Little Magic: Sewing pants and stepping out (of late-stage capitalism)

Alicia de los Reyes
5 min readJan 15, 2020
Photo by Jennifer Burk on Unsplash

I have been sewing since I was four or five, and making my own clothes since I was eleven. I vividly remember the first pair of pants that my mom and I sewed together: a pattern from Butterick, checked red and brown fabric, an elastic waist. Making those pants — total cost, $6 — made me feel like I was winning in a way that I had not yet experienced in middle school. I felt like I had a secret, and that secret made me the coolest person on Earth.

The thing is, back then, even if someone knew my secret (which, let’s be honest, the entire population of Knollwood School did, because it was about 100 kids and we all lived approximately half a mile away from each other — and also because I was a major show-off), no one really understood what sewing your own clothes meant. They didn’t appreciate that I got to pick out my own fabric and that actually, choosing fabric is kind of tricky; I got to design my own pants or shirt or dress, within the bounds of the pattern — and actually that is kind of tricky, too.

What I experienced in my small suburban New Jersey town was what a lot of home sewers of my generation and the one prior experienced: the total devaluation of making your own clothes.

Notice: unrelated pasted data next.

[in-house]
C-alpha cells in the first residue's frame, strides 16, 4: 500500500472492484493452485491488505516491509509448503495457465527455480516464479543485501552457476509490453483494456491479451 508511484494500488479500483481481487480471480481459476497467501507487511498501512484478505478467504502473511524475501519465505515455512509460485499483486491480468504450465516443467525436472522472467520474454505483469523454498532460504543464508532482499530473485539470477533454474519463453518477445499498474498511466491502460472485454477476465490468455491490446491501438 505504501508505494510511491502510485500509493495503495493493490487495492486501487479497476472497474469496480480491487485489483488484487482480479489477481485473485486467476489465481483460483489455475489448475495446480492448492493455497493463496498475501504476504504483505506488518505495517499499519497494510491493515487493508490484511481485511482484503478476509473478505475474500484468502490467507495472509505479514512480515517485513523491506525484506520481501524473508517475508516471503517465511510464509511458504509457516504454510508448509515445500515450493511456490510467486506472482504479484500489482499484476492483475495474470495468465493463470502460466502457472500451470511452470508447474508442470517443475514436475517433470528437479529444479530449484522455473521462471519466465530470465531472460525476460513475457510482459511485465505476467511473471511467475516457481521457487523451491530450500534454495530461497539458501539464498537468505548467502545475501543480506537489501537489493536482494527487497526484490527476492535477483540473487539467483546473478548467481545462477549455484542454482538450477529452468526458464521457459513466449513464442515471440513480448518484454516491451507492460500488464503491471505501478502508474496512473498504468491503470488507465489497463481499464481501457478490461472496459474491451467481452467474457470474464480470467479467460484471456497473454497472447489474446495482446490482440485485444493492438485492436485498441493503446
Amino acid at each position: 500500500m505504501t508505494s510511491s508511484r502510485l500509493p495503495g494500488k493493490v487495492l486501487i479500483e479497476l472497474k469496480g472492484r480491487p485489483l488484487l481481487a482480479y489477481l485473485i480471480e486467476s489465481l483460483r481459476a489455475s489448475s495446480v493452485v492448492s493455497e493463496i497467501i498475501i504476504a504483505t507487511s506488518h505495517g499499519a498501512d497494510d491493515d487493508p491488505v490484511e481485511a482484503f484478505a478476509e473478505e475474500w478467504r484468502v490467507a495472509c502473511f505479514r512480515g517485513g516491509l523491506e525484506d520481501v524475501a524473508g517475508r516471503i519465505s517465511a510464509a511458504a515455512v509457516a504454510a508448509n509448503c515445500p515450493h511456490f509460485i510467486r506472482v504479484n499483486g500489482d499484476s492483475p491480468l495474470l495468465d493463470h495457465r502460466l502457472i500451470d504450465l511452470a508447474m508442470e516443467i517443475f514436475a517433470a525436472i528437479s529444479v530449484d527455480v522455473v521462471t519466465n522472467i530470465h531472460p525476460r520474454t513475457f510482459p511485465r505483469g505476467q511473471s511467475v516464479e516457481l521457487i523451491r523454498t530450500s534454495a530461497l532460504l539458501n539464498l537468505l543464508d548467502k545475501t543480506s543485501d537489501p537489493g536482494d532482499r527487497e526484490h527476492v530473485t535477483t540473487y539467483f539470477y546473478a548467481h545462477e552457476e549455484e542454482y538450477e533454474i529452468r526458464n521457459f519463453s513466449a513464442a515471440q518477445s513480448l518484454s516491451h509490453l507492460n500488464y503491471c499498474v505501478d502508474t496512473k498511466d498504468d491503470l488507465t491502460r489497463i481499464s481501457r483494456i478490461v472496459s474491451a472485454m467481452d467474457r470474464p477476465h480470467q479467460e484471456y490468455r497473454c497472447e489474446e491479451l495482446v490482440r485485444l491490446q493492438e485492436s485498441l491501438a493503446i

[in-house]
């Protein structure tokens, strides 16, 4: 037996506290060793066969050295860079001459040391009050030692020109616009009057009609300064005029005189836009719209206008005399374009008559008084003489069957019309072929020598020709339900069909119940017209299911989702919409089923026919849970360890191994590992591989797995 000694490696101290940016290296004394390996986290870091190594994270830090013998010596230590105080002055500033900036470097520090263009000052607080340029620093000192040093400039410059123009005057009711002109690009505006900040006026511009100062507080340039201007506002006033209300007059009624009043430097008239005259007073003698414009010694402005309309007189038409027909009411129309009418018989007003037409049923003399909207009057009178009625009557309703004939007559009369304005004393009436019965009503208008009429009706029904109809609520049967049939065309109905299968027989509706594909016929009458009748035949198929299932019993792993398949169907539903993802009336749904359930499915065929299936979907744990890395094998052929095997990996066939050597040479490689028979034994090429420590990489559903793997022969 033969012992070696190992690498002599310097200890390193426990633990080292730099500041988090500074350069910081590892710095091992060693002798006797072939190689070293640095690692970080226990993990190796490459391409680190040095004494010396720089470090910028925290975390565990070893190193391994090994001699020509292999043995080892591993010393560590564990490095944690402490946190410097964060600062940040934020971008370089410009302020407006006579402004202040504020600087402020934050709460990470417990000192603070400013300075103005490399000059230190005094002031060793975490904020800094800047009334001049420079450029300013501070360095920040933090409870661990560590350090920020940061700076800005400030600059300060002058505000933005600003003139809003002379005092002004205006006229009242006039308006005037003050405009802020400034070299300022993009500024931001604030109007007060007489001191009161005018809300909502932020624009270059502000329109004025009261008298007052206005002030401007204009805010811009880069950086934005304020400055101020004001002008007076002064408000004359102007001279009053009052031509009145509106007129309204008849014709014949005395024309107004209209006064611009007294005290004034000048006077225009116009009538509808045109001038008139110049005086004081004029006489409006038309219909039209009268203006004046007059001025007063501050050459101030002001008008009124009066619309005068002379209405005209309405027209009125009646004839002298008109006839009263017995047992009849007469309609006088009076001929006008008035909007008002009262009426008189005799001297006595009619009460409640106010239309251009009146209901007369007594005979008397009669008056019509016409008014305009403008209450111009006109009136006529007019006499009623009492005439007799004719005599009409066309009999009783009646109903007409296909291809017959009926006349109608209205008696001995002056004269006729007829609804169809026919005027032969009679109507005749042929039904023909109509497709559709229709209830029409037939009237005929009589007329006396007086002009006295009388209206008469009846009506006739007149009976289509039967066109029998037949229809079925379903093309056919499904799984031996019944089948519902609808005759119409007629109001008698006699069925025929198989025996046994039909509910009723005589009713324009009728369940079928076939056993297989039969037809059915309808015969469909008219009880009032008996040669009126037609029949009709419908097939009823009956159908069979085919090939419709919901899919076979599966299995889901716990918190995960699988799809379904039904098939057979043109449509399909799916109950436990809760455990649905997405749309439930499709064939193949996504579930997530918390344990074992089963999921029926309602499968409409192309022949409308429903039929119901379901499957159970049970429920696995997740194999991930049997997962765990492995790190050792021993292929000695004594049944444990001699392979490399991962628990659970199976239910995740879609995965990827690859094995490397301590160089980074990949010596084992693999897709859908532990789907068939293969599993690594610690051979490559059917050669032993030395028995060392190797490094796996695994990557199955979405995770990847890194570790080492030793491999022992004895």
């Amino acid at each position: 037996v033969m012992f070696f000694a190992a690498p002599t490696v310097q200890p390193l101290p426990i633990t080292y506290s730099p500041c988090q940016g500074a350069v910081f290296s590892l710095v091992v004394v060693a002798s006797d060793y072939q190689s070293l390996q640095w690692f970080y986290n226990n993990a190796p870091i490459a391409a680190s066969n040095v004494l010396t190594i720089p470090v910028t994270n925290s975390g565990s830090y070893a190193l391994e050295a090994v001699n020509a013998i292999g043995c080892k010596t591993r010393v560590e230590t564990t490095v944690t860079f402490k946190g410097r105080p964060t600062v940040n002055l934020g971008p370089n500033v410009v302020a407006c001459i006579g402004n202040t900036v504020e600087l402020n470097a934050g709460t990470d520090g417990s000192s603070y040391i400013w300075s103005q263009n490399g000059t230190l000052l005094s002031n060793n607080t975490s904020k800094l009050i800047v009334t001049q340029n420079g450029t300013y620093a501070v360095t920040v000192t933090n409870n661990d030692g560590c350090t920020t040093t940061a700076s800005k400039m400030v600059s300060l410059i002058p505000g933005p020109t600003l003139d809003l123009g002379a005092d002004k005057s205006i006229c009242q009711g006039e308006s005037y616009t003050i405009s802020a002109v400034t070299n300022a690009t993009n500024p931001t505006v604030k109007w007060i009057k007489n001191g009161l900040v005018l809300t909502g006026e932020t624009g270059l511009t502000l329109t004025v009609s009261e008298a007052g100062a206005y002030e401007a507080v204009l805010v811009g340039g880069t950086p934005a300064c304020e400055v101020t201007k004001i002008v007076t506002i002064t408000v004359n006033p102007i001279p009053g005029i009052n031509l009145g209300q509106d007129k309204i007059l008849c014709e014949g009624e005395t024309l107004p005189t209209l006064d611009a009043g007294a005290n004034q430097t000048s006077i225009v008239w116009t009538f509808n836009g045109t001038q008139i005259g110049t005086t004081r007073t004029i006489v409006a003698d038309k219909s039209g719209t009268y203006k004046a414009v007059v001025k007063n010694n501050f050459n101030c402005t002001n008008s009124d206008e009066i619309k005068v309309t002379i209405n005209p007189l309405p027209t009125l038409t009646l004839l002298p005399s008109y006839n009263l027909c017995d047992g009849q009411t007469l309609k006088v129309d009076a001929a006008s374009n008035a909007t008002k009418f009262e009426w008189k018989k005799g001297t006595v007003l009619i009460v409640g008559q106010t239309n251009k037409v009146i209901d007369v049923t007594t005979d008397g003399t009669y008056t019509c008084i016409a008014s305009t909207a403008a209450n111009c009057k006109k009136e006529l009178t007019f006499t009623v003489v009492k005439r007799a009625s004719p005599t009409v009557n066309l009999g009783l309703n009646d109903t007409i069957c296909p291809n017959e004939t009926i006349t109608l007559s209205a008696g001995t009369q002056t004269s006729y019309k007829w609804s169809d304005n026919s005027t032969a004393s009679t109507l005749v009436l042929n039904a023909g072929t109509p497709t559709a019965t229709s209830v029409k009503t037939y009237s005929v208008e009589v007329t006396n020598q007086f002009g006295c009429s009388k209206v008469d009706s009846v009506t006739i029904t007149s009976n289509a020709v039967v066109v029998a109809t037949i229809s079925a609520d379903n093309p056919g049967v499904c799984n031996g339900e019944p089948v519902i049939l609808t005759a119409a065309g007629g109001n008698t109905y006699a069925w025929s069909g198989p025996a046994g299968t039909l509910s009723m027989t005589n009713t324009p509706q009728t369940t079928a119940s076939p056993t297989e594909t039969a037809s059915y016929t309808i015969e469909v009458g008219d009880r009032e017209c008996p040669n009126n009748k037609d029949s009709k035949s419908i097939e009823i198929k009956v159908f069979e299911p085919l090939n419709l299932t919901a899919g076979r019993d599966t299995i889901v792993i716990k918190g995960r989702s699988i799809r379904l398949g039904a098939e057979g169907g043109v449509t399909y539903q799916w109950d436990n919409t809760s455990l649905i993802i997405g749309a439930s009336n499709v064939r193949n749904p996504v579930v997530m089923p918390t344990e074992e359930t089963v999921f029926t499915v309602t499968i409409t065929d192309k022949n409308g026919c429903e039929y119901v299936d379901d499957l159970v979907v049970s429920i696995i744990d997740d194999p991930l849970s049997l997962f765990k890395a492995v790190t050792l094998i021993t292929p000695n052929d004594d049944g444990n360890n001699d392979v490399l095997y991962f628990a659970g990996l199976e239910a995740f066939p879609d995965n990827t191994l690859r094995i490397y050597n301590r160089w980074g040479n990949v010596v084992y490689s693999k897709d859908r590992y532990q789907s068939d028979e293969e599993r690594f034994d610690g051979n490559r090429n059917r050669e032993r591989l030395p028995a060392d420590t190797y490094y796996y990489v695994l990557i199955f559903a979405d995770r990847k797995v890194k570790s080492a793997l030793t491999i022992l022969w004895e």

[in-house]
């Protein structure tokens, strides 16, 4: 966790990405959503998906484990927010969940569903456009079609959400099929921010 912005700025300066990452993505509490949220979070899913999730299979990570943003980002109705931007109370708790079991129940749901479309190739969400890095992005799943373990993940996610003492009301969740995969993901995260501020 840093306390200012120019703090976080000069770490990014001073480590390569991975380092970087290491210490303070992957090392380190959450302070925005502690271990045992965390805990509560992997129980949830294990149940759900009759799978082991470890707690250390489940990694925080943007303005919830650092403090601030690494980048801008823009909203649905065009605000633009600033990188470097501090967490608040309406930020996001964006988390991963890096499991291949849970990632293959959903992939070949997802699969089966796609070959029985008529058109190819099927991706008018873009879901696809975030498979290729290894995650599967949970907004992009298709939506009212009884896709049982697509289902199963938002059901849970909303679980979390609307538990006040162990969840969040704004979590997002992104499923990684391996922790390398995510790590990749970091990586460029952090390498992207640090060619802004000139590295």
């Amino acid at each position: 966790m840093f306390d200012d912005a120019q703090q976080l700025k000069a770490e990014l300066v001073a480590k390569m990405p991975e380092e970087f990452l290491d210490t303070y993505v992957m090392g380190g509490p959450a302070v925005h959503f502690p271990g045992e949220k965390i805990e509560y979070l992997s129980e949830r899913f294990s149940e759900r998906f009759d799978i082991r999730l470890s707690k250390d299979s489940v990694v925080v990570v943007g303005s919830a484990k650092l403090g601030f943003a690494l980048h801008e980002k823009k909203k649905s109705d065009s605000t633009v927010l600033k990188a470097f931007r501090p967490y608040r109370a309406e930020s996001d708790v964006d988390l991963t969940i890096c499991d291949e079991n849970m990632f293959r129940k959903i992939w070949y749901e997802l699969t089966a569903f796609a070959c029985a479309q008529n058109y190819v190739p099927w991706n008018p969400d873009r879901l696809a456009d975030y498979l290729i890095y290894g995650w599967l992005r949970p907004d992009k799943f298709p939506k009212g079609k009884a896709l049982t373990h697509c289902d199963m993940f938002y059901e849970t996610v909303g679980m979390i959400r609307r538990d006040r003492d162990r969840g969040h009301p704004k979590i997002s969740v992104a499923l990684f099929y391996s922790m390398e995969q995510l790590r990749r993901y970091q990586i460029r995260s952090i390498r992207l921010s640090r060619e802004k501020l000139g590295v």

I knew one other friend who knew how to make clothes, and she didn’t see it as magical, like I did. She just kind of did it because her mom had taught her how, just like my mom did. My father’s sisters had been dragged to sewing class by my grandmother but they never liked it. Another aunt made tons of clothes for herself, as did my mother, but by the time I was, oh, fifteen, Old Navy and Target had arrived. You could buy pants for $6.

Back in the 90s, sewing was like Latin class. Everyone stopped taking it because it was completely, unrelentingly pointless. Not to mention kind of tricky.

Fast forward twenty or thirty years and picture this: one day, I am struck with the desire to make a pair of pants. I flip open my laptop and print out a pattern one evening, tape it together and cut it out the next day, and on the third day, I sew pants.

The crucial step comes later, when I photograph myself in these pants (the Hudson Pants by True Bias, in case you are wondering) and post them on the internet…